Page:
Nephews of Venezuela's first lady sentenced to 18 years in prison for cocaine plot

Nephews of Venezuela's first lady sentenced to 18 years in prison for cocaine plot
By Katy Dartford
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The two nephews of Venezuela's first lady, Cilia Flores, have been sentenced to 18 years in prison in the US following their convictions on drug conspiracy charges.


Two nephews of Venezuela's first lady have been sentenced to 18 years in prison in the US after being convicted of drug trafficking.

Franqui Francisco Flores de Freitas and Efraín Antonio Campo Flores were accused of conspiring to smuggle 800kg of cocaine into the United States.

The two cousins, both nephews of Cilia Flores, Venezuelan President Nicolás Maduro’s wife were arrested in Haiti in 2015.

Lawyers for both defendants had asked for a shorter sentence of 10 years, while prosecutors had sought 30. Crotty said 30 years would be excessive, noting that Flores de Freitas and Campo Flores had no previous criminal history.

"What moves me is that Mr. Campo Flores and Mr. Flores de Freitas were perhaps not the most astute drug dealers who ever existed," he said. "They were in over their heads."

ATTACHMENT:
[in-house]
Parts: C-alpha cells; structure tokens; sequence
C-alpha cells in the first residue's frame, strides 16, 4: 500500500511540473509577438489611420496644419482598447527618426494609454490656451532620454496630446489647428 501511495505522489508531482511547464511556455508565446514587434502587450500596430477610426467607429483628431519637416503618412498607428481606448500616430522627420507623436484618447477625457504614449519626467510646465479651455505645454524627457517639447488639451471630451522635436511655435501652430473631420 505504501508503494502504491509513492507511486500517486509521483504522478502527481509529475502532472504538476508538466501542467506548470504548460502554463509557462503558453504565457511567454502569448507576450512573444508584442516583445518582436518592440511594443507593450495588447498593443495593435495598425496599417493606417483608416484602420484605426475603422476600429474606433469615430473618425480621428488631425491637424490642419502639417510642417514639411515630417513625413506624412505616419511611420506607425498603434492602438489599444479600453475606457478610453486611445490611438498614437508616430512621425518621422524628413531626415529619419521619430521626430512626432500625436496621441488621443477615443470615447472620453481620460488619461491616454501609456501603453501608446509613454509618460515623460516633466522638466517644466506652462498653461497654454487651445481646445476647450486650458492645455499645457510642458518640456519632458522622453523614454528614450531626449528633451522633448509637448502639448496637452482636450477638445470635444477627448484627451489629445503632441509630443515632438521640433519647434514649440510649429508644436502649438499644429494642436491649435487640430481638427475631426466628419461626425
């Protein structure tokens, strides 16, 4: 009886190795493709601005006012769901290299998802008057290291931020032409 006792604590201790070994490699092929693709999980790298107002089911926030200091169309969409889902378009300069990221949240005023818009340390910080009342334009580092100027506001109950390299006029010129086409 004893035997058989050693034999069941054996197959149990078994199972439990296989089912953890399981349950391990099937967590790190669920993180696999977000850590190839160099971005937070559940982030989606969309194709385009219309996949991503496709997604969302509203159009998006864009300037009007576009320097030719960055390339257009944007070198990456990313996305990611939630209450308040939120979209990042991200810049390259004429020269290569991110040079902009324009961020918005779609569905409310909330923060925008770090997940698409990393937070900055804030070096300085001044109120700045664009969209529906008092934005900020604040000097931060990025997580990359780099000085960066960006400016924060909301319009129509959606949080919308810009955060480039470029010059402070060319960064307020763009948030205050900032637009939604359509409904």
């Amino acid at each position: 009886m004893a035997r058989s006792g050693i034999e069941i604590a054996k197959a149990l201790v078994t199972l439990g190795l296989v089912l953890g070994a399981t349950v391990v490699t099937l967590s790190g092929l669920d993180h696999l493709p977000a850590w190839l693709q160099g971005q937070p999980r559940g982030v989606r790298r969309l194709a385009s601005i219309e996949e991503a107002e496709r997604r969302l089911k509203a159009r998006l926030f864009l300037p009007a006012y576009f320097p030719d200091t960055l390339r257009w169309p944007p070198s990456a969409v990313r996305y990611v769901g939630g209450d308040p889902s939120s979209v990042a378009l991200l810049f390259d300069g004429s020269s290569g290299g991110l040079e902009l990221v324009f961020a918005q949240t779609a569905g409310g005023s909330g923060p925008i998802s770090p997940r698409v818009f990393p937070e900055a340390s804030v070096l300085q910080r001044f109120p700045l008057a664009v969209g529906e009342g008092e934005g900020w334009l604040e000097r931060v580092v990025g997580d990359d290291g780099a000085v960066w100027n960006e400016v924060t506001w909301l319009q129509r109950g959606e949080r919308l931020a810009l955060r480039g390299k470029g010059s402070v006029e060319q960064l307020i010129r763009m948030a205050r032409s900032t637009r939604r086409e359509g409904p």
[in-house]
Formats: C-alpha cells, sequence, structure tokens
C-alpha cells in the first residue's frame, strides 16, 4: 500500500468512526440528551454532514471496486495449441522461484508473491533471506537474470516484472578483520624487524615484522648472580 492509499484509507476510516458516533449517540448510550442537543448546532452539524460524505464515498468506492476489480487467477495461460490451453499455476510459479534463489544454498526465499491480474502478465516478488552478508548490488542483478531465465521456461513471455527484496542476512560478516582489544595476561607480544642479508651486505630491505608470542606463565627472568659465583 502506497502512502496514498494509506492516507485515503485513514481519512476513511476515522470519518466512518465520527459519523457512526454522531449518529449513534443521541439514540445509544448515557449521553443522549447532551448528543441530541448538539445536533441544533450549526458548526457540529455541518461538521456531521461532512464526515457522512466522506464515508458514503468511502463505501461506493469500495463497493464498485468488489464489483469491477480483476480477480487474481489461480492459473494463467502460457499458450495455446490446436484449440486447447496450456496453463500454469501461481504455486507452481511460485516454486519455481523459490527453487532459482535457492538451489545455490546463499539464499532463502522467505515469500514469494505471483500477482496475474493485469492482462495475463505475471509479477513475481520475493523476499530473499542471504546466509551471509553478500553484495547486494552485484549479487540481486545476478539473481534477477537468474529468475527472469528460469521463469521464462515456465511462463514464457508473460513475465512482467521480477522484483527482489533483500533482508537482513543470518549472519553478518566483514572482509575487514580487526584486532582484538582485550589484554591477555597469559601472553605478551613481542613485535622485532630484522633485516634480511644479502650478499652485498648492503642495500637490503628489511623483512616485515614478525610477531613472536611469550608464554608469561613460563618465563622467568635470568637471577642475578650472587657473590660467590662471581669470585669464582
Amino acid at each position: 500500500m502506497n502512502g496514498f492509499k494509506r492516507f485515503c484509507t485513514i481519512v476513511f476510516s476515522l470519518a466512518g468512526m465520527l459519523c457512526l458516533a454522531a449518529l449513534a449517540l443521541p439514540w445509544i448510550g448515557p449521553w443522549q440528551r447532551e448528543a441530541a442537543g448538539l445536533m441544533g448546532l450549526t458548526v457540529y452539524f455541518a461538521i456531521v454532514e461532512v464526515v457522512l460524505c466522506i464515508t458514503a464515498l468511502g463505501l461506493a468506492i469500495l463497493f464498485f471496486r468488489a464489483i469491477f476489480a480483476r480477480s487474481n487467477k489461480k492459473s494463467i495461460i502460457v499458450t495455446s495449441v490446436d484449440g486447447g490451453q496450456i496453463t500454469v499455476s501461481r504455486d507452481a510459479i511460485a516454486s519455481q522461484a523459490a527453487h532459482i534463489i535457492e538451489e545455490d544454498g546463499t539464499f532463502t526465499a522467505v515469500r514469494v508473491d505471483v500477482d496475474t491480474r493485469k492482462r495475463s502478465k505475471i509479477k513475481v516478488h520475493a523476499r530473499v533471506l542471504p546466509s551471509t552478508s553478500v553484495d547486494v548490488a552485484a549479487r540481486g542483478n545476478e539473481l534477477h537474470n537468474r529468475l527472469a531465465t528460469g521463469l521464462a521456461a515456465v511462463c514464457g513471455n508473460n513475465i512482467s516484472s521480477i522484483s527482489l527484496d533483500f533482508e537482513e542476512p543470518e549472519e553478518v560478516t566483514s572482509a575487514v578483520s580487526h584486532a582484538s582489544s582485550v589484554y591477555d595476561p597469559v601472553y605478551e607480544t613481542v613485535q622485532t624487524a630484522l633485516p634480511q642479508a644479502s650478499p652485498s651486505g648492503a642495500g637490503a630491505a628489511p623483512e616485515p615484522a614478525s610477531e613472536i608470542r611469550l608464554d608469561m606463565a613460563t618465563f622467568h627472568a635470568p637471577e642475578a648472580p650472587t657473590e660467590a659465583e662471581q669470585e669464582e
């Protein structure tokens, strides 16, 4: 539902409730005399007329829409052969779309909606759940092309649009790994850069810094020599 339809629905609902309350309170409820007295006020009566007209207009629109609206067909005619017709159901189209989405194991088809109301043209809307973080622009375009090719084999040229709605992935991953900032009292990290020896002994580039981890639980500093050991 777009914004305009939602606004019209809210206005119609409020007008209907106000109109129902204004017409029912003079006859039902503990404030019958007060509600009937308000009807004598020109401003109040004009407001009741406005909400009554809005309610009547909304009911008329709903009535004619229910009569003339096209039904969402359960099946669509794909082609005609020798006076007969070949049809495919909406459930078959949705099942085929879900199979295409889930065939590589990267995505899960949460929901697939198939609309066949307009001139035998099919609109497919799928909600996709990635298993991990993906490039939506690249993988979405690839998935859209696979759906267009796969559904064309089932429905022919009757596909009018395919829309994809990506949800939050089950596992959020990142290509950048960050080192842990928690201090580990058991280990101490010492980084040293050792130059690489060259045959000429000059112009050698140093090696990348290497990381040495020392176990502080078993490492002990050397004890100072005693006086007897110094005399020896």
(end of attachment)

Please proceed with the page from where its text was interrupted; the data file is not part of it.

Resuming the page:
Both cousins spoke briefly before being sentenced.

"I know that I have made very serious mistakes in this case," Campo Flores said, going on to apologize to his wife and children.

"I've always been a good person," Flores de Freitas said.

"Even in jail I tried to help those who were in a worse psychological situation than I find myself in." He asked that the judge allow him to return to Venezuela soon to be near his son.

Lawyers for the two men had no immediate comments after the sentencing.

Prosecutors said they tried to make $20 million (17 million euros) through drug trafficking to help keep their family in power.

Lawyers for the two men said in a court filing earlier this year that prosecutors had proven only "bungling discussions of a drug plot that could never actually have been executed."

Days after their conviction in 2016, Maduro blasted the case as an example of US imperialism.

The Venezuelan President has frequently cast U.S. accusations of drug trafficking as a pretext for meddling in the country and trying to topple him.

Under Maduro, oil-producing Venezuela has fallen into an economic and political crisis in which more than 120 people have died in four months of protests. 

The United States announced new sanctions against Maduro's government in July. 

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